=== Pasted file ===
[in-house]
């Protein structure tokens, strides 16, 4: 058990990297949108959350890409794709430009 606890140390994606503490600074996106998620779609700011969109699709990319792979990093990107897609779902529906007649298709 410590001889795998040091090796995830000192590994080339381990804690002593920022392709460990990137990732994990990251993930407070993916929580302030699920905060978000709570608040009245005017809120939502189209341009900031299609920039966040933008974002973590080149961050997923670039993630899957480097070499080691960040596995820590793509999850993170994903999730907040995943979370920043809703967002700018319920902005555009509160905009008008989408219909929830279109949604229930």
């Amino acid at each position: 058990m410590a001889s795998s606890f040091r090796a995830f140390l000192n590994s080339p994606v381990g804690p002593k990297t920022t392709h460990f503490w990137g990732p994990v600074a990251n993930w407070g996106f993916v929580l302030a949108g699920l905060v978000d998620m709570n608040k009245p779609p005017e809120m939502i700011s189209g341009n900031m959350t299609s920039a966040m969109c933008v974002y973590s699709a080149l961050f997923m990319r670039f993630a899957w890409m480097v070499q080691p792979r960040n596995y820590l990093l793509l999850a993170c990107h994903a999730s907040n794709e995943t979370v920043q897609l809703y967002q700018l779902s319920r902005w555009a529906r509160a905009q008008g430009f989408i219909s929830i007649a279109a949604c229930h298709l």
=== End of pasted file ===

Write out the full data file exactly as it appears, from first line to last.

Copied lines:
[in-house]
């Protein structure tokens, strides 16, 4: 058990990297949108959350890409794709430009 606890140390994606503490600074996106998620779609700011969109699709990319792979990093990107897609779902529906007649298709 410590001889795998040091090796995830000192590994080339381990804690002593920022392709460990990137990732994990990251993930407070993916929580302030699920905060978000709570608040009245005017809120939502189209341009900031299609920039966040933008974002973590080149961050997923670039993630899957480097070499080691960040596995820590793509999850993170994903999730907040995943979370920043809703967002700018319920902005555009509160905009008008989408219909929830279109949604229930």
């Amino acid at each position: 058990m410590a001889s795998s606890f040091r090796a995830f140390l000192n590994s080339p994606v381990g804690p002593k990297t920022t392709h460990f503490w990137g990732p994990v600074a990251n993930w407070g996106f993916v929580l302030a949108g699920l905060v978000d998620m709570n608040k009245p779609p005017e809120m939502i700011s189209g341009n900031m959350t299609s920039a966040m969109c933008v974002y973590s699709a080149l961050f997923m990319r670039f993630a899957w890409m480097v070499q080691p792979r960040n596995y820590l990093l793509l999850a993170c990107h994903a999730s907040n794709e995943t979370v920043q897609l809703y967002q700018l779902s319920r902005w555009a529906r509160a905009q008008g430009f989408i219909s929830i007649a279109a949604c229930h298709l």